https://en.wikipedia.org/wiki/Environmental_remediation

A Google search suggests this is a widely used term in the mining industry for the situation you describe. https://www.google.co.uk/search?q=remediation+mining

It does depend exactly which stages you're attempting to describe, though. From http://www.miningfacts.org/environment/what-happens-to-mine-sites-after-a-mine-is-closed/:

The terms reclamation, remediation, rehabilitation, and restoration are all used to describe mine closure activities that attempt to alter the biological and physical state of a site. [11] The terms are sometimes used interchangeably, and are closely linked, but refer to distinct steps in the preparation of the site for another use: [11, 12]

Remediation: The cleanup of the contaminated area to safe levels by removing or isolating contaminants. At mine sites, remediation often consists of isolating contaminated material in pre-existing tailings storage facilities, capping tailings and waste rock piles with clean topsoil, and collecting and treating any contaminated mine water if necessary.

Reclamation: The physical stabilization of the terrain (dams, waste rock piles), landscaping, restoring topsoil, and the return of the land to a useful purpose.

Restoration: The process of rebuilding the ecosystem that existed at the mine site (where applicable) before it was disturbed. The science of mine reclamation has evolved from simple revegetation activities to a discipline which involves using native plants to mimic natural ecosystem development over an extended period of time. [13]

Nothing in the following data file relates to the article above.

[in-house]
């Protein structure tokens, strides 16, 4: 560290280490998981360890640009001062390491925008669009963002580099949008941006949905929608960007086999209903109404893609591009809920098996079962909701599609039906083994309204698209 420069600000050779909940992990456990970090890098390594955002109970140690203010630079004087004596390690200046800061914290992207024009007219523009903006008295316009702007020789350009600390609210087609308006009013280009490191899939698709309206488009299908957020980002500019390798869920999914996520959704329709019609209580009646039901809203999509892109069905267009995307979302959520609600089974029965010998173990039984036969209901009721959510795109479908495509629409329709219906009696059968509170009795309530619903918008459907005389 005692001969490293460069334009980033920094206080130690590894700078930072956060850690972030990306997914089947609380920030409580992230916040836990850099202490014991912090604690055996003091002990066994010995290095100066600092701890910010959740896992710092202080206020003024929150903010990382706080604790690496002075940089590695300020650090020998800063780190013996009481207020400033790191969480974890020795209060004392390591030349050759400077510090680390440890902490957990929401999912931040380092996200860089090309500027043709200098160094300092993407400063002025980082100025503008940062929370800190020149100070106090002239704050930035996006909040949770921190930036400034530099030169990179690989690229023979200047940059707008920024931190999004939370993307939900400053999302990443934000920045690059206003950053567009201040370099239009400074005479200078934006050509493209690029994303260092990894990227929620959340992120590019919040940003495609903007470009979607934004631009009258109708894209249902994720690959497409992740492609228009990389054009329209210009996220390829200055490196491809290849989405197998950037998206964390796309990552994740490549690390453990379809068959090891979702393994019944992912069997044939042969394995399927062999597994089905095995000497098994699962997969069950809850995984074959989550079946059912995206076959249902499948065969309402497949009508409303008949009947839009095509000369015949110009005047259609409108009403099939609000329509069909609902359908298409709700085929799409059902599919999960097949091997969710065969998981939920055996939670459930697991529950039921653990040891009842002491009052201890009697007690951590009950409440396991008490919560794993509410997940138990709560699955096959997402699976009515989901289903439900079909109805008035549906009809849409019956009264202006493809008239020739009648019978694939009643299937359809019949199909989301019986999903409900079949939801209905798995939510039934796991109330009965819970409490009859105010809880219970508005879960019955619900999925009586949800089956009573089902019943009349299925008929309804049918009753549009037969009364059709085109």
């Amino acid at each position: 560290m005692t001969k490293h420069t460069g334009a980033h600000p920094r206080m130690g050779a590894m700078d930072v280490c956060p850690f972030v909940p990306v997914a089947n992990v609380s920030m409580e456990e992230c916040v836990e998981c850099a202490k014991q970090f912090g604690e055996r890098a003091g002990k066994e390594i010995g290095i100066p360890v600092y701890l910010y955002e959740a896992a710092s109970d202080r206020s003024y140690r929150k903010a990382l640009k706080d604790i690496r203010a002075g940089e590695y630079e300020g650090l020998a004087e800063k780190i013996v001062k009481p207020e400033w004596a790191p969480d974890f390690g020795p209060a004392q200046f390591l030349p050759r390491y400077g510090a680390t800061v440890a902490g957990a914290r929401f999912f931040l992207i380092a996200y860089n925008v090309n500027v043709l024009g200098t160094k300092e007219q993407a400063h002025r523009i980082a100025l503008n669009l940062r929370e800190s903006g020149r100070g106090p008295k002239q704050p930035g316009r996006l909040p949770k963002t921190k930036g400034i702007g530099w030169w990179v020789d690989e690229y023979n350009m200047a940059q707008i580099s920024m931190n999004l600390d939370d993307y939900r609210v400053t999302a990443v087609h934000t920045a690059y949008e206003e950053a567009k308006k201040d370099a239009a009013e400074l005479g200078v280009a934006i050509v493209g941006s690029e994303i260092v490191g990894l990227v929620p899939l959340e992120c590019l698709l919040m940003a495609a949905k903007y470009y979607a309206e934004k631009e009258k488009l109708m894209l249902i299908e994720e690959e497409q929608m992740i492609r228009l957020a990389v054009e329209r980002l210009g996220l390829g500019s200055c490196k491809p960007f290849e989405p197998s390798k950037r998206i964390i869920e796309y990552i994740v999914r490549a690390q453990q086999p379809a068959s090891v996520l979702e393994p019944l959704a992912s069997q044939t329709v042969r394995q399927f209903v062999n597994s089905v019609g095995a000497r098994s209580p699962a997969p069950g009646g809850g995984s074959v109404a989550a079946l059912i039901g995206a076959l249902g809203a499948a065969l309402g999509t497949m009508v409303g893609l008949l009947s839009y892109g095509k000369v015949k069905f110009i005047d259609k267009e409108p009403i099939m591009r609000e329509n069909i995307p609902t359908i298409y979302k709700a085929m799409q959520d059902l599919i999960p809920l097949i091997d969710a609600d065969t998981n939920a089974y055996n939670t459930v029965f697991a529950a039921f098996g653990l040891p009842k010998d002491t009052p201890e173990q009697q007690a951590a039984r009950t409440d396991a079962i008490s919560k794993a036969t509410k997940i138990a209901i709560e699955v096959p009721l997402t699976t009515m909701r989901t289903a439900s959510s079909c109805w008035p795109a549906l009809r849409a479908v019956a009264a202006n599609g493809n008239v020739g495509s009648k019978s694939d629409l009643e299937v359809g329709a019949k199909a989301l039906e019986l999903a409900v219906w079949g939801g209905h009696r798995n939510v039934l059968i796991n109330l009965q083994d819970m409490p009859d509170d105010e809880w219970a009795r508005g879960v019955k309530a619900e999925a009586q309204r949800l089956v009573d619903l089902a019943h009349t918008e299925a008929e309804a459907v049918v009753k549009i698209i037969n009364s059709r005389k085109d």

Rehabilitation: The establishment of a stable and self-sustaining ecosystem, but not necessarily the one that existed before mining began. In many cases, complete restoration may be impossible, but successful remediation, reclamation, and rehabilitation can result in the timely establishment of a functional ecosystem.

See also this publication by USGS: Finger, Church, and Guerard. Potential for Successful Ecological Remediation, Restoration, and Monitoring, Integrated Investigations of Environmental Effects of Historical Mining in the Animas River Watershed, San Juan County, Colorado, 2008; U.S. Geological Survey Professional Paper .

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  • $\begingroup$ Thank you! Based on the definitions you provided, I'd pick rehabilitation because the bulk of my document is concerned with restoring the steppe/meadow ecosystem at the spoil tip sites. $\endgroup$ – CopperKettle Oct 15 '17 at 8:38
  • $\begingroup$ Can reclamation include rehabilitation? I'm getting tangled in all this. $\endgroup$ – CopperKettle Oct 15 '17 at 19:07
  • $\begingroup$ Reclamation is about the physical geography of the site, rehabilitation is about the ecosystem (I think). I'm not sure if rehabilitation and bio-/phyto-remediation overlap though! $\endgroup$ – arboviral Oct 16 '17 at 17:10